Tax breaks for
Shopping for your first home is a mind-numbing experience. Perusing the
real estate ads, you are constantly bombarded by six-figure prices. At some
point you have to ask, what's in it for me, besides a big down payment and
monthly mortgage bills that last for years? Tax deductions, of course! Welcome to the world of deductibility. Uncle Sam
has designed several tax breaks to make home ownership a little easier to
Three major items are deductible:
1 - Mortgage loan interest, including late fees.
2 - Loan origination or discount fee, or points.
3 - Property taxes.
Here's what the numbers mean to a hypothetical buyer of a $126,000 home.
Let's say you put 5 percent down, that's $6,300, and take out a 30-year loan
for the remaining $119,700 at 8.25 percent interest. Your total mortgage
interest payments for the first year would be $9,875. Subtract that from
your taxable income. Then subtract your property taxes, which vary according
to where you live, but will surely add up to at least several hundred
dollars. And if you qualify, you could deduct the purchase points, if any,
from your first year's return. One point is equal to one percent of the
loan, in this case $1,200. These are substantial tax deductions. Just the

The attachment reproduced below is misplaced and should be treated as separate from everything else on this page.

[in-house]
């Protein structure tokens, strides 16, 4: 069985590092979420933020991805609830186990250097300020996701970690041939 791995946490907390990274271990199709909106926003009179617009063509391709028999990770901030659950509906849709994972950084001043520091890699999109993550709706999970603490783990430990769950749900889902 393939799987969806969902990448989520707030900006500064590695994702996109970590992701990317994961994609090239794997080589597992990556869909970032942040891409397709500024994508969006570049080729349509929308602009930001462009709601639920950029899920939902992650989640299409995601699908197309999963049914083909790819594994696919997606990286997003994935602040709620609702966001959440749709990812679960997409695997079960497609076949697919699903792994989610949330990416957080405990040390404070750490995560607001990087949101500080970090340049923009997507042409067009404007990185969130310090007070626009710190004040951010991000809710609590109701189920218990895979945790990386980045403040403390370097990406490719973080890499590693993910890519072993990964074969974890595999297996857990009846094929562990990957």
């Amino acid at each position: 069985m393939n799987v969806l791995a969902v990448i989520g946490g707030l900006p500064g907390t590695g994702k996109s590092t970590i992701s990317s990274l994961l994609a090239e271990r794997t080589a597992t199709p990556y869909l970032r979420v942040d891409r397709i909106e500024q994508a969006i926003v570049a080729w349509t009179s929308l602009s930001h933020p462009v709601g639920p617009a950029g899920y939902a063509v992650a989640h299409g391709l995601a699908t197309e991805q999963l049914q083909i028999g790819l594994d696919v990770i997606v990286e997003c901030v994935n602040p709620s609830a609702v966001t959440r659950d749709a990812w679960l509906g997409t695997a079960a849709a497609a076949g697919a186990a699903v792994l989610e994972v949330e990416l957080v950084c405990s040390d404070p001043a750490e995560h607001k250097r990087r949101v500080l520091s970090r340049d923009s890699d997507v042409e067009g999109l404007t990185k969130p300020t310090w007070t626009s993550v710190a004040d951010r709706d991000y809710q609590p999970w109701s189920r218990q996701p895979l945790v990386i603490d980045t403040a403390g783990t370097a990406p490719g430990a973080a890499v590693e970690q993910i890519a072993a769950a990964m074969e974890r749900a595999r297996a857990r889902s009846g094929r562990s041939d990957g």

mortgage interest alone, is a hefty tax break.
Remember that only the above items are deductible. You cannot deduct your
homeowner insurance, or loan processing fees, or private mortgage insurance.
Naturally, there are more financial considerations to purchasing your
first home than just the tax issue. Home ownership also involves a long-term
financial commitment, not only to a mortgage loan but to maintenance and
repair needs, as well. And your monthly mortgage payments may be higher than
rent you're paying now. But with these deductions, your annual tax bill may
come down enough to compensate for your higher monthly housing costs. Crunch
the numbers. Ideally, you want to reduce the tax withheld from your paycheck
and increase your cash flow.
As a renter, you probably enjoy just punching a few numbers every year
without worrying about claiming itemized tax deductions or collecting
documents to back them up. It may have been simple, but get ready to say
goodbye to the good old days of the form 1040-EZ. If you plan to take
advantage of allowable homeowner-related deductions, it's probably time to
take the leap to itemizing on your tax return.
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To determine your bottom line from a tax perspective, see how the total
homeowner-related deductions stack up against the standard deduction for non-itemizers.
If you qualify for these deductions, and they exceed the standard deduction,
then it pays to itemize and reduce your taxable income by buying your first
Be sure to consult with your tax advisor regarding
your specific tax position.
the Internal Revenue Service Tax site for additional information.
Begin the home buying process by making a "wish
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Mike Burns, CRS,
The Real Estate Group, Inc
5725 Windy Dr Suite E
Stevens Point, WI 54482
Direct: 715 295-5008
Cell: 715 498-1248
Fax: 715 295-5006